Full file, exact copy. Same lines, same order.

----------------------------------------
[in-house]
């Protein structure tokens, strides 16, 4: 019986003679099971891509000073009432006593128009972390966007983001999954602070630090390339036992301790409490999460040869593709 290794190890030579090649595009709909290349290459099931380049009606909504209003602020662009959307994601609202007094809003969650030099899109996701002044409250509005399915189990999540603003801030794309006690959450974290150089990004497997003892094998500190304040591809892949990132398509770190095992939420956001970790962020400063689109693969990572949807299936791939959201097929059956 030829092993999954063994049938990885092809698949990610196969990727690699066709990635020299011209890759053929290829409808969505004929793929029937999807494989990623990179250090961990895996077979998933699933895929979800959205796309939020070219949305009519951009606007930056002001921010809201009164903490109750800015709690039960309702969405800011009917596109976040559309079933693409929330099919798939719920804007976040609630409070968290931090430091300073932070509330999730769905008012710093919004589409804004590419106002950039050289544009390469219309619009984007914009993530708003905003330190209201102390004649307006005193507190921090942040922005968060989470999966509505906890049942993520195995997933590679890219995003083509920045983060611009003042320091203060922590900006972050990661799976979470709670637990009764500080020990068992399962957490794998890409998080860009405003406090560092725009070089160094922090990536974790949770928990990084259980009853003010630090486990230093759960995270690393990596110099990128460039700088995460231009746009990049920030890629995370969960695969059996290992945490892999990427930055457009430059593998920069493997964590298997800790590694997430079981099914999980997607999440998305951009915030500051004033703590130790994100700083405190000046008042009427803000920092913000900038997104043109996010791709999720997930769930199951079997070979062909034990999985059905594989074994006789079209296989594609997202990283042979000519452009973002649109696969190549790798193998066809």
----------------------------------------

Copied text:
[in-house]
């Protein structure tokens, strides 16, 4: 019986003679099971891509000073009432006593128009972390966007983001999954602070630090390339036992301790409490999460040869593709 290794190890030579090649595009709909290349290459099931380049009606909504209003602020662009959307994601609202007094809003969650030099899109996701002044409250509005399915189990999540603003801030794309006690959450974290150089990004497997003892094998500190304040591809892949990132398509770190095992939420956001970790962020400063689109693969990572949807299936791939959201097929059956 030829092993999954063994049938990885092809698949990610196969990727690699066709990635020299011209890759053929290829409808969505004929793929029937999807494989990623990179250090961990895996077979998933699933895929979800959205796309939020070219949305009519951009606007930056002001921010809201009164903490109750800015709690039960309702969405800011009917596109976040559309079933693409929330099919798939719920804007976040609630409070968290931090430091300073932070509330999730769905008012710093919004589409804004590419106002950039050289544009390469219309619009984007914009993530708003905003330190209201102390004649307006005193507190921090942040922005968060989470999966509505906890049942993520195995997933590679890219995003083509920045983060611009003042320091203060922590900006972050990661799976979470709670637990009764500080020990068992399962957490794998890409998080860009405003406090560092725009070089160094922090990536974790949770928990990084259980009853003010630090486990230093759960995270690393990596110099990128460039700088995460231009746009990049920030890629995370969960695969059996290992945490892999990427930055457009430059593998920069493997964590298997800790590694997430079981099914999980997607999440998305951009915030500051004033703590130790994100700083405190000046008042009427803000920092913000900038997104043109996010791709999720997930769930199951079997070979062909034990999985059905594989074994006789079209296989594609997202990283042979000519452009973002649109696969190549790798193998066809």